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Issue 64 - 2 Scoops Please

Scotland Magazine Issue 64
August 2012

 

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2 Scoops Please

Sue Lawrence indulges her sweet tooth with this classic summer treat

Only a few decades ago, ice-cream was synonymous only with parties or summer holidays. There was the garish yellow Walls brick sitting alongside the lime green jelly at a birthday party. And there was the cornet of vanilla to lick while building sandcastles on the beach: freshly-churned whiter-than-white Italian if you were lucky, Mr Whippy if you weren’t.

But now more and more of us are making icecream at home, with or without a machine. Most ices and sorbets require beating or whisking regularly as they freeze, to break up the ice crystals.

Ice-cream mixtures that are either very sweet or very alcoholic have a lower freezing point and so take longer to freeze; it is worth bearing in mind that too much sugar or alcohol means the icecream will never freeze. An ice-cream machine not only obviates the need to beat madly, it also reduces the freezing time considerably. Once firm, it is important to allow them time to “develop” - leaving in the freezer for an hour or two after churning. Sorbets and granitas, however, should be served as soon as possible after being made. Ice-creams then require “ripening” - transferring to the fridge to allow their texture to soften and their flavour to mellow - which can take anything from 15 to 50 minutes, depending on quantities you have made.

Ice-cream flavours have come a long way since the choice of vanilla, strawberry or chocolate - with or without a flake, of course. Incidentally, why on earth is it called a 99? Now we can even buy cookie dough, almond coffee swirl or Belgian chocolate from the local corner shop. In restaurants, we are offered anything from tamarillo or gingerbread ice-cream to absurd flavours such as tobacco, horseradish or anchovy.

There are a myriad ice-cream flavours now available in this country. You want an ice-cream with attitude? Why not try Karamel Sutra, Phish Food or Oh My Apple Pie! Or you could go for a more classically British flavour of ice and opt for lemon meringue, blackcurrant, sticky toffee pudding or elderflower frozen yoghurt . But if you can spare a little longer than it takes to walk to your local deli or supermarket, you could try making it yourself. And if you don’t have an all-singing, alldancing ice-cream machine, then there are plenty of recipes out there that require no machine, just a quick beat then a good deal of patience as your freezer works its magic.

Ice-cream treats in other countries range from blueberry cheesecake in the States or soursop in Jamaica to cloudberry in Norway or pistachio kulfi in India. In Catalonia there is Crema Catalana icecream, rather like a frozen creme brulée, with crunchy bits of caramelised sugar stirred through creamy ice-cream. A similar one that I particularly like is New Zealand’s Hokey-pokey ice-cream, a luscious, rich ice-cream studded with broken-up honeycomb or puff-candy. (Think Crunchie bars without the chocolate). Interestingly, in late 19th century Britain, Hokey-pokey men were Italian ice-cream street vendors selling ice-cream wrapped in waxed paper ; the word is meant to be a corruption of “Gelati ! Che un poco”.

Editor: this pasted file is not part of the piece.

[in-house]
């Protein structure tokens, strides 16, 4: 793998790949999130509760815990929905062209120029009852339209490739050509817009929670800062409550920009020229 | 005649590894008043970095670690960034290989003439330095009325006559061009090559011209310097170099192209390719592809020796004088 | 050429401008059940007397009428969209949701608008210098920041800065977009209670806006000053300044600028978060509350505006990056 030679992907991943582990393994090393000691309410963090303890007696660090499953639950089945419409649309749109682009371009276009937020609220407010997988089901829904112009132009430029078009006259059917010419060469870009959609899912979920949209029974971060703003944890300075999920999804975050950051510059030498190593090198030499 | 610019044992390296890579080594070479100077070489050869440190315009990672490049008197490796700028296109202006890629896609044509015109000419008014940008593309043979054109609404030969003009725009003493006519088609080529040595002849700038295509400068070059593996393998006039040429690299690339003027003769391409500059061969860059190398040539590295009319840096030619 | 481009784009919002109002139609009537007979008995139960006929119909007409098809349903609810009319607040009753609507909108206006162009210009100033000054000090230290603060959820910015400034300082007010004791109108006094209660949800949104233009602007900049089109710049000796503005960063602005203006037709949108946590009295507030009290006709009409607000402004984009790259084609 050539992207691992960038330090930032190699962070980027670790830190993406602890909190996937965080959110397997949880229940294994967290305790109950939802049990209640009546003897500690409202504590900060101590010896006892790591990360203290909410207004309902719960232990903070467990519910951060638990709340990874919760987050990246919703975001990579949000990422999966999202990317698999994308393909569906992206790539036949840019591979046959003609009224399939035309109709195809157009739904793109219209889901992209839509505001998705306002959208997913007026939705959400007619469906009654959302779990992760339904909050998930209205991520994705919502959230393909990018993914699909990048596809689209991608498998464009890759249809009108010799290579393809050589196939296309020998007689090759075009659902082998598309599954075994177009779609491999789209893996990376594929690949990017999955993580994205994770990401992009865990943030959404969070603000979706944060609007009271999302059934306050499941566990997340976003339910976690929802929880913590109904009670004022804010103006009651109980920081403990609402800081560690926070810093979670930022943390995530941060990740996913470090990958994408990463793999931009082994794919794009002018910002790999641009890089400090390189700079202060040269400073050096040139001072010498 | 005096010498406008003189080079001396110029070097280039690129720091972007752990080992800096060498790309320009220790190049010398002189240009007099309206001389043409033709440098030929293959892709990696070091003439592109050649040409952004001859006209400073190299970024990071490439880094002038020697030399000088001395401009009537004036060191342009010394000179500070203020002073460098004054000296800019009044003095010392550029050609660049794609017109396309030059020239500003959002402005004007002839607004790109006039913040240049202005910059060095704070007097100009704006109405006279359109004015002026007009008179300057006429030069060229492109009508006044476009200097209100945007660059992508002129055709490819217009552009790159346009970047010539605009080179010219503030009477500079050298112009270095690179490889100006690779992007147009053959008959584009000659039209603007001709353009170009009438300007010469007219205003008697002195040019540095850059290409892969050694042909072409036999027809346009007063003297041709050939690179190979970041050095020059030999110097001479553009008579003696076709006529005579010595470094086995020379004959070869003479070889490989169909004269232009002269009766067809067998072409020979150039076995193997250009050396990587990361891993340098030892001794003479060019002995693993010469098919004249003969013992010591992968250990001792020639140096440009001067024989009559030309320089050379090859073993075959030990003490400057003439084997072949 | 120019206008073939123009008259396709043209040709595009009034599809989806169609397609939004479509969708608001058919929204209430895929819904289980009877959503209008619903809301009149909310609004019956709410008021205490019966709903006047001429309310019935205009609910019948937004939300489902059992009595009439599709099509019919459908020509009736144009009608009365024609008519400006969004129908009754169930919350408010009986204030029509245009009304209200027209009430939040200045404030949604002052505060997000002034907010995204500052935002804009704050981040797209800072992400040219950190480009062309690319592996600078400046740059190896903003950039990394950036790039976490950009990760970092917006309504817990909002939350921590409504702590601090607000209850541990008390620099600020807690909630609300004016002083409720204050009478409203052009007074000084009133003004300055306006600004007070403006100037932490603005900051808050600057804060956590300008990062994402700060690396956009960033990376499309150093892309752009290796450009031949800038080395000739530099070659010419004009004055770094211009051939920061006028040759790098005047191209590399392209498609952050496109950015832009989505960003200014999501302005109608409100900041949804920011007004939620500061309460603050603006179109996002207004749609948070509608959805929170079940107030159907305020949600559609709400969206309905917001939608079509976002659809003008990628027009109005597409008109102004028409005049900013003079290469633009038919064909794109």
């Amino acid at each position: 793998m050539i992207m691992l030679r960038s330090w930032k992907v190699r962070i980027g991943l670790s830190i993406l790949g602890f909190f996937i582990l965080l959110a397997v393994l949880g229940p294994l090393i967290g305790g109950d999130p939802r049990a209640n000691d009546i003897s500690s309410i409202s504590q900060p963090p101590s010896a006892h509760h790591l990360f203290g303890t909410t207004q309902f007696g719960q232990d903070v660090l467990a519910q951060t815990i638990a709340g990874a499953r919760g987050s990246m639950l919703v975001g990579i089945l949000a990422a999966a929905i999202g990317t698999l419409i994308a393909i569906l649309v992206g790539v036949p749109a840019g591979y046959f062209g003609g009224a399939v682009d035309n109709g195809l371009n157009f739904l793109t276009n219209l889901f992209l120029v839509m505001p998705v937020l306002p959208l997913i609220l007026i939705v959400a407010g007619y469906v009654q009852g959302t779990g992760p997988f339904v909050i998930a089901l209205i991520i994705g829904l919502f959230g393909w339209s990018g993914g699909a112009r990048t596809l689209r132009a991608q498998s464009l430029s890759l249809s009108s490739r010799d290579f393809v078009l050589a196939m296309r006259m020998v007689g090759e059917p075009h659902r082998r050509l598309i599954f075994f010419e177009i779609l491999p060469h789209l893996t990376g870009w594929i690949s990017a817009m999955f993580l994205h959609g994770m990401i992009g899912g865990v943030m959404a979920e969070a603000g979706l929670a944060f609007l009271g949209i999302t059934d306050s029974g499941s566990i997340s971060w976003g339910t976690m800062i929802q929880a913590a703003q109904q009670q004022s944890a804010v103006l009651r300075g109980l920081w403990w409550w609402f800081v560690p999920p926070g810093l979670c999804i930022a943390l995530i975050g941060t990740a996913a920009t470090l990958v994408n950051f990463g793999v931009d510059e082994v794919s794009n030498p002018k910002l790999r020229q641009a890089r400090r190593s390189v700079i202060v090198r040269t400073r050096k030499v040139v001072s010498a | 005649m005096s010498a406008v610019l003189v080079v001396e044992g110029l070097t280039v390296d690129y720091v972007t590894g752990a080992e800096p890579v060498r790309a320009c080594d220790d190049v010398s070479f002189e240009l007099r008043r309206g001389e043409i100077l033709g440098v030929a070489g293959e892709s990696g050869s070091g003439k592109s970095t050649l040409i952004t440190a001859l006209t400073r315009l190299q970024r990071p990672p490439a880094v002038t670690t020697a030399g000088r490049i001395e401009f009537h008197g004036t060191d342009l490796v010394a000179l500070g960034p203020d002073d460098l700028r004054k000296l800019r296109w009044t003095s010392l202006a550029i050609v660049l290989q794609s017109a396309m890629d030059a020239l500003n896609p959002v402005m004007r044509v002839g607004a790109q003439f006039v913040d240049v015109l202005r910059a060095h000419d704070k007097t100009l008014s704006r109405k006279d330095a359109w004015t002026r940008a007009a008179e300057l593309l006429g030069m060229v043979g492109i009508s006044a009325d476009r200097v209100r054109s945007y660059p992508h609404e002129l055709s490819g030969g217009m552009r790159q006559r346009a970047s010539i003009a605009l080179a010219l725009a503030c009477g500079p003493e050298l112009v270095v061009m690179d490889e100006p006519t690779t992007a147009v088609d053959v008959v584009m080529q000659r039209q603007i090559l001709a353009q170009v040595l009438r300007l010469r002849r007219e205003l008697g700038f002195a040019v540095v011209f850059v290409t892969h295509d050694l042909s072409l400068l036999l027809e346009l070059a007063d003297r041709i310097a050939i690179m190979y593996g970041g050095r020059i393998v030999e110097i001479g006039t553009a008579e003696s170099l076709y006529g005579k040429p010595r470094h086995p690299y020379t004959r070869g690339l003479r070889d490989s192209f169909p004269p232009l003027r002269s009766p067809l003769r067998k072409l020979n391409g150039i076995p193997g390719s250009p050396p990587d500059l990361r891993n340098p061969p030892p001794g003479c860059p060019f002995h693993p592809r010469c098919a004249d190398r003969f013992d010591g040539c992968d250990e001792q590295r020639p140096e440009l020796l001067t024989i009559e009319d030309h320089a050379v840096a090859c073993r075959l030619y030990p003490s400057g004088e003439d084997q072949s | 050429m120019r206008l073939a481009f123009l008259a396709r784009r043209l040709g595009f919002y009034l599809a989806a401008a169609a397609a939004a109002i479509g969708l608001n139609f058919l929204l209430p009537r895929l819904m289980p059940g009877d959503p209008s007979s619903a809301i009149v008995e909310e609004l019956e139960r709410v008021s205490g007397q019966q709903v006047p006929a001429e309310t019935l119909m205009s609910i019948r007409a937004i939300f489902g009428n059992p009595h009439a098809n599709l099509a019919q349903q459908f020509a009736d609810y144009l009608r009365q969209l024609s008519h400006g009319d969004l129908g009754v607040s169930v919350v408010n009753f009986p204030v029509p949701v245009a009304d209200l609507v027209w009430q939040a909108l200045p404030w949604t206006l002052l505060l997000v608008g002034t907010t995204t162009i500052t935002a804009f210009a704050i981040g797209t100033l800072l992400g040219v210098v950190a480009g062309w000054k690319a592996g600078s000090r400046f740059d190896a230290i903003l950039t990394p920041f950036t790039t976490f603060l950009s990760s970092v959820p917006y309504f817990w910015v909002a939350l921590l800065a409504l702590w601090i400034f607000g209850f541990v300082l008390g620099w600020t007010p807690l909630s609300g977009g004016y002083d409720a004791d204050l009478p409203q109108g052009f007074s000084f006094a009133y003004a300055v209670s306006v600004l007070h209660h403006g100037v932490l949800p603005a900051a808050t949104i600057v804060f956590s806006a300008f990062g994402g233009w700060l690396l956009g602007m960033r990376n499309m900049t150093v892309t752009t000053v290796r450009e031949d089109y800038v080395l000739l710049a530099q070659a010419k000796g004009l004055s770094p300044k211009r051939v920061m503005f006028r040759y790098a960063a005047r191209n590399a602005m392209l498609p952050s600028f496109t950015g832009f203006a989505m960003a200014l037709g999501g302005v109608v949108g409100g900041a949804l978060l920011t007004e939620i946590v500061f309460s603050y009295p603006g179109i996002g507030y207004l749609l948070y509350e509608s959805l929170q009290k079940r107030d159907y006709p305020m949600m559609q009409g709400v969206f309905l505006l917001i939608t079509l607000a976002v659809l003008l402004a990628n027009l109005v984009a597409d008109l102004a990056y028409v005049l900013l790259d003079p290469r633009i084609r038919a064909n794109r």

Strawberry and elderflower granita

For a more refined texture, push the mixture (after adding the sugar) through a fine sieve to eliminate pips

500g/1 lb 2 oz strawberries, hulled
3 tbsp elderflower cordial
115g/4 oz golden castor sugar


Chop the strawberries and place in a food processor with the cordial. Purée, add the sugar and 250 ml/9 fl oz cold water and blend again. Tip into a shallow freezer container, cover and freeze for two hours until frozen around the edges.

Using a fork, gently stir the crystals into the centre, but don’t beat hard. Freeze for another hour, fork through again, refreeze for a further hour until serving. (Once ready it is best served as soon as possible.)

Puff Candy Ice cream
Serves 6

Known as Hokey-pokey ice-cream in New Zealand, this a delicious and incredibly easy ice-cream made with puff candy which is also known as honeycomb because of all the little holes similar to a honeycomb. First you must make the puff candy which is great fun: it always seems like magic when the “puff” element occurs!

The ice-cream itself is a doddle. The only tricky part is waiting for it to freeze before eating, in large scoops, perhaps with a slosh of hot fudge sauce.

4 heaped tbsp granulated sugar
2 heaped tbsp golden syrup
1 level tsp bicarbonate of soda
600ml/1 pint tub of double cream, lightly whipped
400g/14 oz tin of condensed milk


In a heavy-based pan, allow the sugar and syrup to dissolve slowly over a low heat, stirring well.

Increase the heat to medium, and bring to the boil, stirring constantly.

Once you see bubbles, reduce the heat slightly and simmer for about three minutes, stirring again constantly until it is a rich golden brown.

Do not allow it to become too dark, as you will have slightly bitter flavour. You are looking for the colour of a crunchie bar.

Remove from the heat and stir in the bicarbonate of soda until it froths up.

Tip immediately into a well-buttered, baking parchment-lined 18cm / 7” shallow tin. (It is really important to butter the base and sides or it will stick.) Leave to cool completely.

To remove, cut into large pieces or bash out the pieces with the end of a rolling pin.

Combine the cream with the condensed milk then stir in the bashed up puff candy.

Turn into a large freezer container and freeze.

(This does not need beating every hour as some ices do.)